Spellbound ★★★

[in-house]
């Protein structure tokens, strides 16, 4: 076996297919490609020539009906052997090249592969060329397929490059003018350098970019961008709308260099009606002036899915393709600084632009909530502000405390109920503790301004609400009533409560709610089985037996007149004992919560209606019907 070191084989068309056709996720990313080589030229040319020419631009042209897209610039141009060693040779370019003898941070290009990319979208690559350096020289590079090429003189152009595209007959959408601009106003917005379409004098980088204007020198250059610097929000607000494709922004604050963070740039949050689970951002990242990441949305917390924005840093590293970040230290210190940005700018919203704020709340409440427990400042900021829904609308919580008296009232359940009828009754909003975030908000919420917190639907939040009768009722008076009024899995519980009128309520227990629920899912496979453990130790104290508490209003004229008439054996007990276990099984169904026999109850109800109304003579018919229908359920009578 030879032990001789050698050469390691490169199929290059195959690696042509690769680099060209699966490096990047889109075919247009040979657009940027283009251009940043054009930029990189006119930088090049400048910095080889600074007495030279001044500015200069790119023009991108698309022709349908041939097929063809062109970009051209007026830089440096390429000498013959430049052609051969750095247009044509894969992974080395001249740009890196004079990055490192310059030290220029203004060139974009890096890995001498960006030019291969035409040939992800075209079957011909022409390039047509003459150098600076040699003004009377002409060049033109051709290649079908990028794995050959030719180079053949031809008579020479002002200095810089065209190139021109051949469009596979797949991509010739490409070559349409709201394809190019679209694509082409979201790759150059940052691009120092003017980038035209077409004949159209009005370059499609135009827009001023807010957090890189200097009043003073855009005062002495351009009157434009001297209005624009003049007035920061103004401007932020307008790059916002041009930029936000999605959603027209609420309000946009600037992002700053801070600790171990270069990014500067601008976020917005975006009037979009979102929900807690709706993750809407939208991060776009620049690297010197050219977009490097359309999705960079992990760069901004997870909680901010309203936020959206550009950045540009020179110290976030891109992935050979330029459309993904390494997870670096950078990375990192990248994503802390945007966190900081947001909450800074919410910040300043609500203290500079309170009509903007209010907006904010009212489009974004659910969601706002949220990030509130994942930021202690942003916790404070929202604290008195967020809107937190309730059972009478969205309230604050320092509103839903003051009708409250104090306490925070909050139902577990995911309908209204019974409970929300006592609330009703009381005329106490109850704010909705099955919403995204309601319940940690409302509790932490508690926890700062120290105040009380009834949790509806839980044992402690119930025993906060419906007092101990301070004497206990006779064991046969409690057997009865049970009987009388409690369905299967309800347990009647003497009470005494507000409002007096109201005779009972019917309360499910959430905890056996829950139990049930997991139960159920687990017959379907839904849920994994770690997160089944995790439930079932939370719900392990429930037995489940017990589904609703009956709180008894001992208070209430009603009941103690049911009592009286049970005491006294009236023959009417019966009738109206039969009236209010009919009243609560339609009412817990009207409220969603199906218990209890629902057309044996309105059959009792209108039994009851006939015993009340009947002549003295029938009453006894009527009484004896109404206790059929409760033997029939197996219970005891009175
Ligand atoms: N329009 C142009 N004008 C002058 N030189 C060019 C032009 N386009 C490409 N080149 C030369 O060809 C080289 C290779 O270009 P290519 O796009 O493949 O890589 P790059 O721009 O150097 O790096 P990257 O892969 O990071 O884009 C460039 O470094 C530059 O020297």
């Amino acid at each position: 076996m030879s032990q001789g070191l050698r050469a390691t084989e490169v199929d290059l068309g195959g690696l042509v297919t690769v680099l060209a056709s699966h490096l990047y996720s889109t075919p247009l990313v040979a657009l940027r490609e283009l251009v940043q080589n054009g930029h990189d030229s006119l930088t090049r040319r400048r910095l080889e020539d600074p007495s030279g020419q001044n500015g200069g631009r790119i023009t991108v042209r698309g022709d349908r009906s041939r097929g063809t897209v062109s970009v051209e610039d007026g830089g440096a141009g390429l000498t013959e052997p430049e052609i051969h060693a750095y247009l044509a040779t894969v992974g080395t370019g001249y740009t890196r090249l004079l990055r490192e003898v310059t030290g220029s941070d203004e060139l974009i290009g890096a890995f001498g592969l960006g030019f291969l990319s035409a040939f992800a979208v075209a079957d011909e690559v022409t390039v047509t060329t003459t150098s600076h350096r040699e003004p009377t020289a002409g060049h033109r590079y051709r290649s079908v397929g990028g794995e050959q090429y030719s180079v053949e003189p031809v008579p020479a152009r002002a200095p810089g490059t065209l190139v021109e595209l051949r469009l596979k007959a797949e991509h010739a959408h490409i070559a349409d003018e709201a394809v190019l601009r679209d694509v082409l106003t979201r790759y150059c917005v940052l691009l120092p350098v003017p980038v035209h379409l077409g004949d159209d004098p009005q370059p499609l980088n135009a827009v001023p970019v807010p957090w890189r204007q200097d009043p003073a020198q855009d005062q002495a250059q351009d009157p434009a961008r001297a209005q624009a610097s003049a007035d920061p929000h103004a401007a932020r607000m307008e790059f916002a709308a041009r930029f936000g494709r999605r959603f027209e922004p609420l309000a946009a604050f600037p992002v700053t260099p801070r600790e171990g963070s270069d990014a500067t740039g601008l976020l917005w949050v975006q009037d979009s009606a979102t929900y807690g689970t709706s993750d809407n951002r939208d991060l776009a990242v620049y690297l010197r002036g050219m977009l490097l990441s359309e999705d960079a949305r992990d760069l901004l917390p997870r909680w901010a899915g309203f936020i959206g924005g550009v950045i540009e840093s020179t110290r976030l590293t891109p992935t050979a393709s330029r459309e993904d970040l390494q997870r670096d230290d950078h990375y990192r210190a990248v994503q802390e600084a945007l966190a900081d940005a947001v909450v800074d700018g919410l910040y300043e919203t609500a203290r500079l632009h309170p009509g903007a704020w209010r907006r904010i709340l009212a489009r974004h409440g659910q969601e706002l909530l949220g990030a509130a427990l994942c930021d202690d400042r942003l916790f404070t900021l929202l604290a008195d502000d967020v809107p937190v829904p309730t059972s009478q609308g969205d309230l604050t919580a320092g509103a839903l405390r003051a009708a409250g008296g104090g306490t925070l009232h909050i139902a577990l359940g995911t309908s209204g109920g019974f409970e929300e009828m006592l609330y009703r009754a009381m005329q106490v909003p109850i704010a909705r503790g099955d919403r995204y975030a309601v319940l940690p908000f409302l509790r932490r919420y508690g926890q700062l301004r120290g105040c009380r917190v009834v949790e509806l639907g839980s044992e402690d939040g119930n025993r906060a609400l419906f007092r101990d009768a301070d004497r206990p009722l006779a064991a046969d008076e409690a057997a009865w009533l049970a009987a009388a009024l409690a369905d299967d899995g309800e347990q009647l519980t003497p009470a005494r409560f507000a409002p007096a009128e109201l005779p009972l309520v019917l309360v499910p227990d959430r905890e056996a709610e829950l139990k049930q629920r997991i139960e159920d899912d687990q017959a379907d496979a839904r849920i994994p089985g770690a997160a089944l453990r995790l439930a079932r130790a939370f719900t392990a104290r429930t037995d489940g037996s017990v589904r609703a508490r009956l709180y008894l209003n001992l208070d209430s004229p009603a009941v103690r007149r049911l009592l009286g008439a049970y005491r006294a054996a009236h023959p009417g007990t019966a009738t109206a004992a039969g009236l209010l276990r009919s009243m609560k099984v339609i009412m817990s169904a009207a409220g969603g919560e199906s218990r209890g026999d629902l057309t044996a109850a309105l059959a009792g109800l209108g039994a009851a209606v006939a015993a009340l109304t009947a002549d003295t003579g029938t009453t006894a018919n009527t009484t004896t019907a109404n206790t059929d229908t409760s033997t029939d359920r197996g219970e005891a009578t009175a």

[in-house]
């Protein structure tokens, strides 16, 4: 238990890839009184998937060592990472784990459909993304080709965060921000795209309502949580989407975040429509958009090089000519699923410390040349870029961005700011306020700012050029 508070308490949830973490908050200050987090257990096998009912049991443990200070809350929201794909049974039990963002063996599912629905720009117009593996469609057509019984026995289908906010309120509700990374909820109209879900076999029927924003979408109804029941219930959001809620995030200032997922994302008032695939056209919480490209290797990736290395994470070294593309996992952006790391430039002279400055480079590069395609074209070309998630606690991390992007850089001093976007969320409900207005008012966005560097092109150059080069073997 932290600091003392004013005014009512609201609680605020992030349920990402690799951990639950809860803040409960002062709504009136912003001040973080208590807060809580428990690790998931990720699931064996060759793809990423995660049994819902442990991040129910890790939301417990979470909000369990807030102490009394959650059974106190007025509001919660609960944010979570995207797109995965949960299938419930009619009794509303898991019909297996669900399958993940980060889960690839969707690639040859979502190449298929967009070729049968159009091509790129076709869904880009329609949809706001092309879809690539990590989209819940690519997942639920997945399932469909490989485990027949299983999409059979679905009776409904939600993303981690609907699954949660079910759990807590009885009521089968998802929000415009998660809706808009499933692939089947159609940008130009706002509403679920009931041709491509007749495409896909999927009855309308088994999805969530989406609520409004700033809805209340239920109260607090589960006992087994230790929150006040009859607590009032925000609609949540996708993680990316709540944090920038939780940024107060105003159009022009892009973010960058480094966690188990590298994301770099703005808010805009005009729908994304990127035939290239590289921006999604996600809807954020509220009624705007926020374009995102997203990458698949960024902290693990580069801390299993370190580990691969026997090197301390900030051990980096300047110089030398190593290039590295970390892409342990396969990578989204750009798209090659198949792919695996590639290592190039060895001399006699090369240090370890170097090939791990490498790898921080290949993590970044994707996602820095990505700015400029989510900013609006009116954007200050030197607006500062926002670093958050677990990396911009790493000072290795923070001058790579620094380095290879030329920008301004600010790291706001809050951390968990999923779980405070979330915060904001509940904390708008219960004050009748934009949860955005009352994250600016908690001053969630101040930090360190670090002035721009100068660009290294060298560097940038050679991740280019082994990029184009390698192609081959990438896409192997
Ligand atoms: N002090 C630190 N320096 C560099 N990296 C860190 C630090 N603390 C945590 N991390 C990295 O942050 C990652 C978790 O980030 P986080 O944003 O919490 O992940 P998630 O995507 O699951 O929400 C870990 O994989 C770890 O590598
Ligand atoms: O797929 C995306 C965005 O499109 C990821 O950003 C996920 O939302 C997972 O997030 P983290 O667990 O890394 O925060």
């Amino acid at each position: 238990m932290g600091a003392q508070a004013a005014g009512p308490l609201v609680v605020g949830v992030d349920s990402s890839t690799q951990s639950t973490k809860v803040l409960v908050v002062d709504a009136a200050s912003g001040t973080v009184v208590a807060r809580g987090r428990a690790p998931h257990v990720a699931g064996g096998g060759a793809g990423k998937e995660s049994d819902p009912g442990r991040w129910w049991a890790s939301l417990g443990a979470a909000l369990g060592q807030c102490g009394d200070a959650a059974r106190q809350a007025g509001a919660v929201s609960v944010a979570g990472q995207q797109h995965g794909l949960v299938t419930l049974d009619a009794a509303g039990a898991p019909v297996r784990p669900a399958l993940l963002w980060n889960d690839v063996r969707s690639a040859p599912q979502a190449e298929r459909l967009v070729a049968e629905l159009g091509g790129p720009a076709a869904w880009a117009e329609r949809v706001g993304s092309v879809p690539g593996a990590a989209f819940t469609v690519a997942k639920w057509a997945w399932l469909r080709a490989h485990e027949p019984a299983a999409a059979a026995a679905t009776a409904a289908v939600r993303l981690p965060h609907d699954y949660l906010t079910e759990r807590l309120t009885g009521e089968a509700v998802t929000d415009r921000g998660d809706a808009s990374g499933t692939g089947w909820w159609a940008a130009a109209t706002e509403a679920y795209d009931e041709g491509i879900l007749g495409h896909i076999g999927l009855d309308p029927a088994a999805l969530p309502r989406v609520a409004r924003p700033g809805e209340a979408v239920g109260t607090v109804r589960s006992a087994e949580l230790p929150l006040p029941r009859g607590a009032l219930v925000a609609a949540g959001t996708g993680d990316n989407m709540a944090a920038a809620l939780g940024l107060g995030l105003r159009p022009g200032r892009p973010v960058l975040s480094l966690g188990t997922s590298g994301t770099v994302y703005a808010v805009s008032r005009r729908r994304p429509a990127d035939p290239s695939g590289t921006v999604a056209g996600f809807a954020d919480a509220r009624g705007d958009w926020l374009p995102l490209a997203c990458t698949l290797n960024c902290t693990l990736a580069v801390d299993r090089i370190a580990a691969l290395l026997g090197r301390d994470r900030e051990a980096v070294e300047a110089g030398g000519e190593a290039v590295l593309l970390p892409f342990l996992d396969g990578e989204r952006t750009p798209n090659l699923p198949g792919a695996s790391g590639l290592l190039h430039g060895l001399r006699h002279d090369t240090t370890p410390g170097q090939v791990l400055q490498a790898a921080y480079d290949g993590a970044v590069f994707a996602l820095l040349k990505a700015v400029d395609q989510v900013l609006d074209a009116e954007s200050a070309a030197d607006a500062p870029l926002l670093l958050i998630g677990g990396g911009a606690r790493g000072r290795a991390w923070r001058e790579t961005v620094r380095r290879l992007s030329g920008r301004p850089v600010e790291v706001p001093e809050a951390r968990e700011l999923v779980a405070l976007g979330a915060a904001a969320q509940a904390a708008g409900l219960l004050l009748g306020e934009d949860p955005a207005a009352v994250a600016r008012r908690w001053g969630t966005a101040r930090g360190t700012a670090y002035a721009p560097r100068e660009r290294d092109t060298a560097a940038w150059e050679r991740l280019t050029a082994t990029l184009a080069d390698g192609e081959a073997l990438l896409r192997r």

Spellbound is, in a way, your typical Hitchcock yarn - wrong man on the run out to prove his innocence - except this time its wrapped up in a psychoanalytic dressing. The rather unlikely plot focuses on Dr. Constance Peterson - a psychologist who has her cold heart melted when Dr. Anthony Edwardes arrives at the hospital where she works. Only Edwardes isn't who he says he is - he's an imposter who may have killed the real Edwardes. Dr Constance immediately forsakes all her training, assumes his innocence, and goes on the run with him to prove it. I had a hard time buying into the plot, but the stars and director do their best to sell it. Ingrid Bergman and Gregory Peck have a good on screen chemistry, while Hitchcock manages to generate suspense in places - particularly over the central conceit as to whether or not Peck's character is a murderer. At the same time many scenes feel over long and dragged out. The big standout is easily the surrealist dream sequence which was designed by Salvador Dali. That pretty much makes the film worth a look it's own. The big twist at the end wraps everything up with a big convenient bow - though it is capped off with an ingenious POV sequence. Spellbound really is a mixed bag - certainly not my favourite Hitchcock film, but there are plenty of interesting elements.

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